Revenue sharing on paper is a great idea; the concept is sound - so why hasn't it taken off? Are the webmasters apprehensive to share their revenue? Are the users uneasy about sharing their ID? Or is it the case that they wouldn't generate that much revenue anyway?

It seems that the slow uptake of revenue sharing by webmasters can be attributed to all three reasons. The problem remains that for a webmaster to generate substantial revenue, the volume of traffic must be large. Revenue sharing has recently been implemented most prominently in forums. Theoretically, forums present the perfect platform for revenue sharing, with consistent updates of original content, with recurring and loyal traffic in addition to new visitors. Advertisements will acquire a lot of impressions, and for the most part the forum topics will be focused enough to generate highly targeted advertisements.

The problems arise when we take into consideration how many members a successful forum generally has. The prospects of forum members generating substantial revenue, even the most dedicated users with the greatest number of posts, are generally low as they are competing against hundreds of other members for impressions. If a webmaster wishes to implement revenue sharing in a forum, he will have to decide how to distribute the revenue. Sharing it evenly will only appeal short term, as members will not benefit from their loyalty. On the contrary, distributing the revenue according to the number of posts and hence content submitted by users - the most ethical model, will not create such an appeal to new members. Having said so, the topic and quality of a forum will decide whether someone decides to join, rather than a revenue sharing program - however it's the appeal and unique selling point of revenue sharing; to stand out from the crowd is what makes revenue sharing such a valuable marketing tool in the face of daunting competition presented by the internet.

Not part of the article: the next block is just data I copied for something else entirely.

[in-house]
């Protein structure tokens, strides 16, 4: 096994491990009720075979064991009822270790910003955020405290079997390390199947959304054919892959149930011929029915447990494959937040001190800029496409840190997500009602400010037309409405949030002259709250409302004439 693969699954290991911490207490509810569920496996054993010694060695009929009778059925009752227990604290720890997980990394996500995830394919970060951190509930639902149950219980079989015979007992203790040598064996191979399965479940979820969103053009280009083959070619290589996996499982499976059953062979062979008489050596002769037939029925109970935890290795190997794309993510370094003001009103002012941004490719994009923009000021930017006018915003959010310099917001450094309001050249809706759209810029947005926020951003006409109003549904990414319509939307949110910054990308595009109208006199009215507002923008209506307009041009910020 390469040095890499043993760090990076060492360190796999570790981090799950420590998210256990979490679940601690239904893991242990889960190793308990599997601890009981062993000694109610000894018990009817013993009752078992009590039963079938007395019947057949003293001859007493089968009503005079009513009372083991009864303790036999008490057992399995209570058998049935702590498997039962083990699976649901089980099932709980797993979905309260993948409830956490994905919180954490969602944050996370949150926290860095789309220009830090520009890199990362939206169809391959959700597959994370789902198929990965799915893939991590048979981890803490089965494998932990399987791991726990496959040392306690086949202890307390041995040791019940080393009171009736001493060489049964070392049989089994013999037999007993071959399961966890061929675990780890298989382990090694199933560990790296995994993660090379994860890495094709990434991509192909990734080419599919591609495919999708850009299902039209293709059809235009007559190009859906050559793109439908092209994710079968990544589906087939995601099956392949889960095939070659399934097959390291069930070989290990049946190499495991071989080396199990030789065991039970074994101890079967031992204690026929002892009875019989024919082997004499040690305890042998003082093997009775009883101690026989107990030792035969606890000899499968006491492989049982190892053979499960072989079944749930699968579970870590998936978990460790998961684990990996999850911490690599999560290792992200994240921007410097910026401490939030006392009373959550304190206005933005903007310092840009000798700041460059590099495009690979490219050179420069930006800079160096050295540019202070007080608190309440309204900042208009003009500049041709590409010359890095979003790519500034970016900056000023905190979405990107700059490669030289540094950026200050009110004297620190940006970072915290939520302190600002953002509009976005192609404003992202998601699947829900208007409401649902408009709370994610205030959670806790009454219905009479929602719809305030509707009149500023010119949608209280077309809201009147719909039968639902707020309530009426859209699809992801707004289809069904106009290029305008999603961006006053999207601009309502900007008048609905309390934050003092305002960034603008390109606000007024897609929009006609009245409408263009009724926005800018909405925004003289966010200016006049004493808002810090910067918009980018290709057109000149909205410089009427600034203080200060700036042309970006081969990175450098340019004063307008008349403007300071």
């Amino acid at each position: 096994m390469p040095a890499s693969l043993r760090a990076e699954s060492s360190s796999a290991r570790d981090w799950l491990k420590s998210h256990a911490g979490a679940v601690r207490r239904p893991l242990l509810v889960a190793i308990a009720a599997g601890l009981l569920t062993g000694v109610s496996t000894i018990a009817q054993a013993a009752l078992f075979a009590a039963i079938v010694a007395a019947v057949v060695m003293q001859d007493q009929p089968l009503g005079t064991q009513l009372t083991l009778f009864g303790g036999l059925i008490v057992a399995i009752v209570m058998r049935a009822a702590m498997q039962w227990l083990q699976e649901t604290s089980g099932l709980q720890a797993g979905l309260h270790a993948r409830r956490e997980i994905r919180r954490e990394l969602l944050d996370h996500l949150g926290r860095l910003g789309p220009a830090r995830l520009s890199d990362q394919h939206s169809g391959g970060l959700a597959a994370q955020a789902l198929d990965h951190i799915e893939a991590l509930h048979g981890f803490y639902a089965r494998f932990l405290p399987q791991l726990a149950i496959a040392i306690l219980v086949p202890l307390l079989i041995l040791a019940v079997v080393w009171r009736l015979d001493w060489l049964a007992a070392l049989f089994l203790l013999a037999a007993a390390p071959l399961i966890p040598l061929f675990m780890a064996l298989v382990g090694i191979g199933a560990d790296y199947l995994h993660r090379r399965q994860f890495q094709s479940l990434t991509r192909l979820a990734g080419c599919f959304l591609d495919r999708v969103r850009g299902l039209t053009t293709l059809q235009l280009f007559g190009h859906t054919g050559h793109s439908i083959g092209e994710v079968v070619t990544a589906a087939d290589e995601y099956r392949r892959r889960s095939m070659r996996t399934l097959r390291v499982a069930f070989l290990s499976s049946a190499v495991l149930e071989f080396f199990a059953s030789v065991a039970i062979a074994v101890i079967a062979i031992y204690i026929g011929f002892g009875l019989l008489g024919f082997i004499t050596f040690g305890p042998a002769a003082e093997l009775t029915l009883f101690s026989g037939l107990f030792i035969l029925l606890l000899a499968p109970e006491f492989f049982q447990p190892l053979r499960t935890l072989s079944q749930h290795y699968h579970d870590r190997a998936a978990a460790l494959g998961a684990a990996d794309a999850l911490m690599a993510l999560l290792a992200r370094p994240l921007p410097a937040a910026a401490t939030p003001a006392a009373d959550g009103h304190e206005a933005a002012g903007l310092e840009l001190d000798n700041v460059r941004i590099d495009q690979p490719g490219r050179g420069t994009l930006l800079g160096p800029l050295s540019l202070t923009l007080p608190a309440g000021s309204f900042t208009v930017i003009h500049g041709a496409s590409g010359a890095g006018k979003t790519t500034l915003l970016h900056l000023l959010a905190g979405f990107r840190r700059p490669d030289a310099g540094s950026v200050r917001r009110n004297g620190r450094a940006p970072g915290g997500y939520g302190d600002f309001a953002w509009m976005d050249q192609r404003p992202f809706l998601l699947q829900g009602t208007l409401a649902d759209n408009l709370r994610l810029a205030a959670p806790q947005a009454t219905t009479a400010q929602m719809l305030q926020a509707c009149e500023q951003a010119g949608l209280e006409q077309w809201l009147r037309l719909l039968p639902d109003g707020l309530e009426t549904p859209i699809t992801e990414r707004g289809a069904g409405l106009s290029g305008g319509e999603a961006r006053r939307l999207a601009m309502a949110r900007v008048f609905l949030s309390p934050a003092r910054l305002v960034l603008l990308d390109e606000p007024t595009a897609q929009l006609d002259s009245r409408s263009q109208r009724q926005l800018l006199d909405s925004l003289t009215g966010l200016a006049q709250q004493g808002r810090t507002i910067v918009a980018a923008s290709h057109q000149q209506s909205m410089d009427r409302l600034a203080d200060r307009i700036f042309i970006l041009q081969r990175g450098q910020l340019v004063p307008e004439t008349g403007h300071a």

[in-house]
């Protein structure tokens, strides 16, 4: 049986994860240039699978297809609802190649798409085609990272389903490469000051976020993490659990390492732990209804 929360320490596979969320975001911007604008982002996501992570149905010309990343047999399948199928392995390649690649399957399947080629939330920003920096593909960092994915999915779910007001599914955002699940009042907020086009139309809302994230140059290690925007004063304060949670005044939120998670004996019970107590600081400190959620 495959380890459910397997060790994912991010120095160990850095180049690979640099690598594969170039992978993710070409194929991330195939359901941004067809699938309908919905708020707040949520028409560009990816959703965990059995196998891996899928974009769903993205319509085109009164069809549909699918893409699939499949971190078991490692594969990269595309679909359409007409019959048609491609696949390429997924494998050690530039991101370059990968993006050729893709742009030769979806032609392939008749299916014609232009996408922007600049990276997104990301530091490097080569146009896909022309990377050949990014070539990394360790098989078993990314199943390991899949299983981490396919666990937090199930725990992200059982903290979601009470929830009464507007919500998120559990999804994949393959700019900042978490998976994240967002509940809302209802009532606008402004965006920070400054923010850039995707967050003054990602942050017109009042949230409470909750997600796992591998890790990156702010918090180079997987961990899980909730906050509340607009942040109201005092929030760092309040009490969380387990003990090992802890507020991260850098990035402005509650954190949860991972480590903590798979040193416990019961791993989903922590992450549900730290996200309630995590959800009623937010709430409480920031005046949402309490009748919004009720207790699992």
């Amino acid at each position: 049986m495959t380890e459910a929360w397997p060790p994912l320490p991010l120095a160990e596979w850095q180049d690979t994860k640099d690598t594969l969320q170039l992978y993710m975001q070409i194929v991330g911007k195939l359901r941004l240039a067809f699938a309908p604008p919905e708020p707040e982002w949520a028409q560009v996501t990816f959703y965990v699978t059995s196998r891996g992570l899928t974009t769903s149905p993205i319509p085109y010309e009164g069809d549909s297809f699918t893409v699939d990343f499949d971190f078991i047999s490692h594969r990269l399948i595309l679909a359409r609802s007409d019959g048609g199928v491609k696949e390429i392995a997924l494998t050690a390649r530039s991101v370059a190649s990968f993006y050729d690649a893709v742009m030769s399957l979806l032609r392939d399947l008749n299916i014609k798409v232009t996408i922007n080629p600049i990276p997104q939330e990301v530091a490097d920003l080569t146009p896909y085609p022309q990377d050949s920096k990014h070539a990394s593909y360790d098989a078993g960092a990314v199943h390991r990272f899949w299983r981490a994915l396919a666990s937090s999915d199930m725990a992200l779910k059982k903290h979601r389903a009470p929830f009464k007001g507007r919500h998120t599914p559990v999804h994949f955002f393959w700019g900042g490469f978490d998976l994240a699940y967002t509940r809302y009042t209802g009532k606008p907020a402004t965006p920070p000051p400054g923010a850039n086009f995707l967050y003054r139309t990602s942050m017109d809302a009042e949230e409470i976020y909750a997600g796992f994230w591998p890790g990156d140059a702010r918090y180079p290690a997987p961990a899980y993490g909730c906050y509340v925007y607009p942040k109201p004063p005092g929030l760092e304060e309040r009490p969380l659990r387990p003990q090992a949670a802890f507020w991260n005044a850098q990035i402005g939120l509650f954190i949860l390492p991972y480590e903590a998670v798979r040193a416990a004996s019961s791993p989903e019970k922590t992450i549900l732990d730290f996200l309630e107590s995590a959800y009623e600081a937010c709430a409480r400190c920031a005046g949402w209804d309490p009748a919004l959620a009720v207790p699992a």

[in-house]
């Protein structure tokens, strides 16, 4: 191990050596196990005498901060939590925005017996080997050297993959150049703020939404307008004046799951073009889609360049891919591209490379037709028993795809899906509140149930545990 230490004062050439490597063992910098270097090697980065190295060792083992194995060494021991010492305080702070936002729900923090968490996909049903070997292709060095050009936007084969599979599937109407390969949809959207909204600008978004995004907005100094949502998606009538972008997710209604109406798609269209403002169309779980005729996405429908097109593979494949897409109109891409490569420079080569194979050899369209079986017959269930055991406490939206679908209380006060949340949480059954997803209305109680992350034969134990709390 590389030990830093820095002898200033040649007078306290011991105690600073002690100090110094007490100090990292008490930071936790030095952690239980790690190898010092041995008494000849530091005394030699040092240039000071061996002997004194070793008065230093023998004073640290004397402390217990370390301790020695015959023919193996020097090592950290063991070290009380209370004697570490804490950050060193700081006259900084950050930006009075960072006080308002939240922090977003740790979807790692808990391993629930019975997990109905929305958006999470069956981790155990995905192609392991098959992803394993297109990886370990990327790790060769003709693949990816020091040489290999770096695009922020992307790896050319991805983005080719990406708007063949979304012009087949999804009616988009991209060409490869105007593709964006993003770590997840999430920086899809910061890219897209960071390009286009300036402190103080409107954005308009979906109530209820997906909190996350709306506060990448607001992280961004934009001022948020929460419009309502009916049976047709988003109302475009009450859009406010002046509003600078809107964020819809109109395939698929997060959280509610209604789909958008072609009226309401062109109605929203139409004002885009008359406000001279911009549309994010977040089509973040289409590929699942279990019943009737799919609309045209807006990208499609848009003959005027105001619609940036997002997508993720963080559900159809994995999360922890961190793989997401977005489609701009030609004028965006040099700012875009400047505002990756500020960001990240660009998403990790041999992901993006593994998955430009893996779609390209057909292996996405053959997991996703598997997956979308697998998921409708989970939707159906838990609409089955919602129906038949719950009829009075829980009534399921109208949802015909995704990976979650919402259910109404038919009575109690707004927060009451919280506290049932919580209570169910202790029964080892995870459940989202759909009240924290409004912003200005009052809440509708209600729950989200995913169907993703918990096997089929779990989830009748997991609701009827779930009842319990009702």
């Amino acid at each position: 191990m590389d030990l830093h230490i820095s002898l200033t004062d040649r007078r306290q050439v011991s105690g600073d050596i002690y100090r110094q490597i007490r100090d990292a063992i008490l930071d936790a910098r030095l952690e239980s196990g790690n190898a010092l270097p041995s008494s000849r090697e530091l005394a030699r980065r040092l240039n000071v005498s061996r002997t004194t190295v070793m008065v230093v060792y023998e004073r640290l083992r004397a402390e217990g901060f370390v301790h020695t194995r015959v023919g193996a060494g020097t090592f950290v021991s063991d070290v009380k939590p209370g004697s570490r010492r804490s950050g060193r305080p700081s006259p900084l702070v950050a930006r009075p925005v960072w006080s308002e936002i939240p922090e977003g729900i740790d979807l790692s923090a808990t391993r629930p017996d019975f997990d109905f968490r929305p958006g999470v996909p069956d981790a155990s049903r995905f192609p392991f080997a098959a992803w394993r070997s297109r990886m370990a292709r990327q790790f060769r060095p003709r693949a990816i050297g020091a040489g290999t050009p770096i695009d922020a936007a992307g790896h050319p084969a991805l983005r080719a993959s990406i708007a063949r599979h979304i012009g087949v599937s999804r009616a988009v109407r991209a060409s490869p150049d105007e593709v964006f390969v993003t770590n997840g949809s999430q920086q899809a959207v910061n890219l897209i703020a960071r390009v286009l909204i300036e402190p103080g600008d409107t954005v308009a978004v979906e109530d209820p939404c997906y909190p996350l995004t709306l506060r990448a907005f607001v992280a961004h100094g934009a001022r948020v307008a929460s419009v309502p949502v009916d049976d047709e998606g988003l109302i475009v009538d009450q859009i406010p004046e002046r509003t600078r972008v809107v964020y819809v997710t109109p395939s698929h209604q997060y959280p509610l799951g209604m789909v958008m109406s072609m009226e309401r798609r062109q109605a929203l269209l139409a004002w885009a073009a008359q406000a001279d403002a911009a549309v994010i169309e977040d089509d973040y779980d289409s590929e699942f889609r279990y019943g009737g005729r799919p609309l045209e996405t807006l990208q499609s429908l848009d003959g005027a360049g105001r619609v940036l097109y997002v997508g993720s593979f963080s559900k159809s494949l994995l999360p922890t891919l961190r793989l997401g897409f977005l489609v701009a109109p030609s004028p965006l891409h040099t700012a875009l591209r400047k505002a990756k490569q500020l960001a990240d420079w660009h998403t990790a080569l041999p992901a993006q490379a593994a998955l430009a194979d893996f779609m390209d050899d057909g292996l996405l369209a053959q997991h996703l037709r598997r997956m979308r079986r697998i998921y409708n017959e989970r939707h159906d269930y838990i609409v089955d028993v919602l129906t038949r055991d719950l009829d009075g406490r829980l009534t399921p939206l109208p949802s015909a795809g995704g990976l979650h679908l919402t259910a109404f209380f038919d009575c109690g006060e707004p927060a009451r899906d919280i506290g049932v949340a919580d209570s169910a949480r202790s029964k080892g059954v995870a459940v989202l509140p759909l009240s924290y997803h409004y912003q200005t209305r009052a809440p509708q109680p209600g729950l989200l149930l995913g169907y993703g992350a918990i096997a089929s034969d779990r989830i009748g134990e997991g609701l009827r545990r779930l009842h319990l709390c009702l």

How can we rectify the weaknesses that are currently preventing revenue sharing from taking off? It seems we must look elsewhere, for another platform or medium on which to host revenue sharing.